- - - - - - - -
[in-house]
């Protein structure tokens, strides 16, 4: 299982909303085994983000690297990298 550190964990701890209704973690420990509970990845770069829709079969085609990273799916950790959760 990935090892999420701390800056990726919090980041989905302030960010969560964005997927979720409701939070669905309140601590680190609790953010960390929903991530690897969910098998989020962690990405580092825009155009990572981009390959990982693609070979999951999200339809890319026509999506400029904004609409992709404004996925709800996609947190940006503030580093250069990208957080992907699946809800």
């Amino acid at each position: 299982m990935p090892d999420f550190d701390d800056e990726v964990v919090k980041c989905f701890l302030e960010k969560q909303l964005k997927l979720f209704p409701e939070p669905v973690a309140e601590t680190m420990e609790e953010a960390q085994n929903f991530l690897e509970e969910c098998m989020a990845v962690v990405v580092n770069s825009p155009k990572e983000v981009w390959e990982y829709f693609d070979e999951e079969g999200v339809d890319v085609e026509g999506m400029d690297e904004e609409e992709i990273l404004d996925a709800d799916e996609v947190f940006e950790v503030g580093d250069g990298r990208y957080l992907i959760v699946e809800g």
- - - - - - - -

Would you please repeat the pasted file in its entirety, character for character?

[in-house]
């Protein structure tokens, strides 16, 4: 299982909303085994983000690297990298 550190964990701890209704973690420990509970990845770069829709079969085609990273799916950790959760 990935090892999420701390800056990726919090980041989905302030960010969560964005997927979720409701939070669905309140601590680190609790953010960390929903991530690897969910098998989020962690990405580092825009155009990572981009390959990982693609070979999951999200339809890319026509999506400029904004609409992709404004996925709800996609947190940006503030580093250069990208957080992907699946809800």
């Amino acid at each position: 299982m990935p090892d999420f550190d701390d800056e990726v964990v919090k980041c989905f701890l302030e960010k969560q909303l964005k997927l979720f209704p409701e939070p669905v973690a309140e601590t680190m420990e609790e953010a960390q085994n929903f991530l690897e509970e969910c098998m989020a990845v962690v990405v580092n770069s825009p155009k990572e983000v981009w390959e990982y829709f693609d070979e999951e079969g999200v339809d890319v085609e026509g999506m400029d690297e904004e609409e992709i990273l404004d996925a709800d799916e996609v947190f940006e950790v503030g580093d250069g990298r990208y957080l992907i959760v699946e809800g």